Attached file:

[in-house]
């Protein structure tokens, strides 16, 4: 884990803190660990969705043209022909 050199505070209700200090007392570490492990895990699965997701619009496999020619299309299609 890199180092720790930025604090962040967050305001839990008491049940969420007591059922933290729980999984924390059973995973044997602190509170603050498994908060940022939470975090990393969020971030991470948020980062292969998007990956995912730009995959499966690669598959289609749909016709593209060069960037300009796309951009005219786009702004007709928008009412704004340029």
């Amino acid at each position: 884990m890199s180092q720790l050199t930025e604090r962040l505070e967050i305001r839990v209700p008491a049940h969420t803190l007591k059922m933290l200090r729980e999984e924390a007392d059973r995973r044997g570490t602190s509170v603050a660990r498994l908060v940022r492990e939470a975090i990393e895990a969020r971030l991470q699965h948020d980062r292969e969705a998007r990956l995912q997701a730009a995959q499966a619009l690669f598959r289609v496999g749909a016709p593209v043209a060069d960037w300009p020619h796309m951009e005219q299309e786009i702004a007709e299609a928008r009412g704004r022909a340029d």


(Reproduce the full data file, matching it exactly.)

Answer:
[in-house]
């Protein structure tokens, strides 16, 4: 884990803190660990969705043209022909 050199505070209700200090007392570490492990895990699965997701619009496999020619299309299609 890199180092720790930025604090962040967050305001839990008491049940969420007591059922933290729980999984924390059973995973044997602190509170603050498994908060940022939470975090990393969020971030991470948020980062292969998007990956995912730009995959499966690669598959289609749909016709593209060069960037300009796309951009005219786009702004007709928008009412704004340029």
């Amino acid at each position: 884990m890199s180092q720790l050199t930025e604090r962040l505070e967050i305001r839990v209700p008491a049940h969420t803190l007591k059922m933290l200090r729980e999984e924390a007392d059973r995973r044997g570490t602190s509170v603050a660990r498994l908060v940022r492990e939470a975090i990393e895990a969020r971030l991470q699965h948020d980062r292969e969705a998007r990956l995912q997701a730009a995959q499966a619009l690669f598959r289609v496999g749909a016709p593209v043209a060069d960037w300009p020619h796309m951009e005219q299309e786009i702004a007709e299609a928008r009412g704004r022909a340029d």